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Risky business – when organisational fraud may carry personal liability for directors and officers

Organisational fraud can take many forms, ranging from wage theft to cyber security breaches, to employee and tax fraud. The cost to Australian businesses can be significant. Fraud schemes can also range from the simple to the complex in terms of how these are perpetrated. This then turns the spotlight on the duties and obligations that fall on directors and other officers to minimise the risk of organisational fraud occurring. In the aftermath of dealing with a fraud event, the questions that are inevitably asked are:

  • can the directors and other officers be held personally liable for what has occurred?

  • can those directors and other officers demonstrate that they have adequately discharged their duties when the organisation falls victim to fraud?

The duty of care and diligence

Directors and other officers of companies have a number of duties imposed on them which are derived from common law, equity and statute. The duty to act with care and diligence is one such duty that comes to mind. 

No matter the source of the duty the basic principles are fundamentally the same. We see the duty codified today in section 180(1) of the Corporations Act 2001 (Cth) (Act). This section requires directors and other officers to exercise their powers and discharge their duties with the degree of care and diligence that a reasonable person would exercise if they were a director or officer of a company in the company’s position and if they had the same responsibilities in the company as that director or officer. It is an objective standard and will depend on the type, size and risks of the particular company.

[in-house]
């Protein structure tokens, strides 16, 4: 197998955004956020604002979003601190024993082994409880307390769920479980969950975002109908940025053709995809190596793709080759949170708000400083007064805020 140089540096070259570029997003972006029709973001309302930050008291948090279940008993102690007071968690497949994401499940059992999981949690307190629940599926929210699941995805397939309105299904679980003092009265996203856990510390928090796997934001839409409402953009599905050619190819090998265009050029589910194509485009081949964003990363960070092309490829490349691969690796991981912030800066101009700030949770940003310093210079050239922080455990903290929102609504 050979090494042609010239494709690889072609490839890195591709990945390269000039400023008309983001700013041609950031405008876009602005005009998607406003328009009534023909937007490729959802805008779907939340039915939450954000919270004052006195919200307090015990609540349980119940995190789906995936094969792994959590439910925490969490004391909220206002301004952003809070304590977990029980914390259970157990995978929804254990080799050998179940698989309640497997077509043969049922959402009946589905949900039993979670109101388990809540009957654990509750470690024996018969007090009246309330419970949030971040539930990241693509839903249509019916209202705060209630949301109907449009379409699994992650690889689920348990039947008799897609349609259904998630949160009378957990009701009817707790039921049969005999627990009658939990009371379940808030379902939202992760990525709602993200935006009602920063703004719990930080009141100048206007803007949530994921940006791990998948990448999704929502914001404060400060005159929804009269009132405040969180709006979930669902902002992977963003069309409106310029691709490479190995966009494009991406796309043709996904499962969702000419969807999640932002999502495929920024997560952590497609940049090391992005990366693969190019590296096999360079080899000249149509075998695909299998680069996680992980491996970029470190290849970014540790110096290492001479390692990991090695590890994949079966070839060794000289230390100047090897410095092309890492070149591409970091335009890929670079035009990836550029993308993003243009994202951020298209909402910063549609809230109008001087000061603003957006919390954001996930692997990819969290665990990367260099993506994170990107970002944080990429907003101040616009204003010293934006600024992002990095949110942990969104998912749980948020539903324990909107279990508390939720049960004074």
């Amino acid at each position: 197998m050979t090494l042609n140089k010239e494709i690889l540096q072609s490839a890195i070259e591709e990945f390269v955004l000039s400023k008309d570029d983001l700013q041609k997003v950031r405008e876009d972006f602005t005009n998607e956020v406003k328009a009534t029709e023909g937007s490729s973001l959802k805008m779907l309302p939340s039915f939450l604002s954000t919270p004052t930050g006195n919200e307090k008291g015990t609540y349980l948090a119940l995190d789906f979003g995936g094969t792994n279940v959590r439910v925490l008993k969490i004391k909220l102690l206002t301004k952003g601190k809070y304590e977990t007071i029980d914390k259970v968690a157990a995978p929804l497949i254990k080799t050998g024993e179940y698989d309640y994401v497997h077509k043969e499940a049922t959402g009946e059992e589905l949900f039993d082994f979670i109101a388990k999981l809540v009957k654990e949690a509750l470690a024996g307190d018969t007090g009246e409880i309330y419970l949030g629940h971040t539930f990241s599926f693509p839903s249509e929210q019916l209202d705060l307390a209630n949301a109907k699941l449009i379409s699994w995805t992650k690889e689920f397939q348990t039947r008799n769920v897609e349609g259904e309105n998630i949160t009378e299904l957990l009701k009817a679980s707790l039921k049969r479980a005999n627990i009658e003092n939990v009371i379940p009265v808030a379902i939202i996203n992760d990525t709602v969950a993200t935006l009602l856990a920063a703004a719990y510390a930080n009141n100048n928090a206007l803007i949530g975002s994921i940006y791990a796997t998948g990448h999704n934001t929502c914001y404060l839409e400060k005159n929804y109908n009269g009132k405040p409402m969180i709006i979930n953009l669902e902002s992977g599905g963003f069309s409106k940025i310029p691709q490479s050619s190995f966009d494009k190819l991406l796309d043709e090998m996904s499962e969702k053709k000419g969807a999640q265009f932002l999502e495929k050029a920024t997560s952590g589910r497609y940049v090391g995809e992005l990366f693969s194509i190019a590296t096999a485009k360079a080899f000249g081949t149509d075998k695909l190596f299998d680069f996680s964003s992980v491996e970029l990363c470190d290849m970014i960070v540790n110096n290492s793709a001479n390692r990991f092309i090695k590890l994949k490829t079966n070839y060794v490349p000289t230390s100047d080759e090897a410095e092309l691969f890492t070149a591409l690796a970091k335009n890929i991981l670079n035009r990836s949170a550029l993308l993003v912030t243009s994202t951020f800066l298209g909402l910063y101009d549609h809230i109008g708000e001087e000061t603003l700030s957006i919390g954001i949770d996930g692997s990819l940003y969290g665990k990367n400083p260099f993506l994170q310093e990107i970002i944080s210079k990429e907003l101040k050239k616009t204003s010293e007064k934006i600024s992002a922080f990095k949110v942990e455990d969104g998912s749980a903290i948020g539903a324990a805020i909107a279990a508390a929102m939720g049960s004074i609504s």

Section 180(1) of the Act imposes a positive obligation on directors and officers, meaning, that it is not just what they do but also what they fail to do. The standard takes on account the director or officer’s experience and personal background, however, a lack of experience is not an excuse from exercising prudent, commonsense consideration of the issues.

What does that mean in practice?

In a practical sense, the duty to act with care and diligence means that directors and officers should:

  • stay up to date with the company’s activities and assess whether practices implemented by management are adequate and secure

  • have a functional knowledge of the operations of the company

  • have the ability to read and understand the financial records and accounts of the company and regularly review these to understand the financial position

  • provide guidance to management and assess whether management is carrying out its obligations and functions

  • supervise the policies of the company

  • have oversight of risks (and emerging risks) to the business of the company, and the steps being taken to mitigate such risks.

Who is a director or officer?

So, who is captured as a ‘director’ or ‘officer’? A director is someone who is appointed to that position or who is appointed as an alternative director. However, it can also include someone who is not formally appointed as a director but who acts in that position or who is someone whose instructions or wishes the directors of the company are accustomed to acting in accordance with[1]. The definition is wider than some anticipate and captures shadow or de facto directors.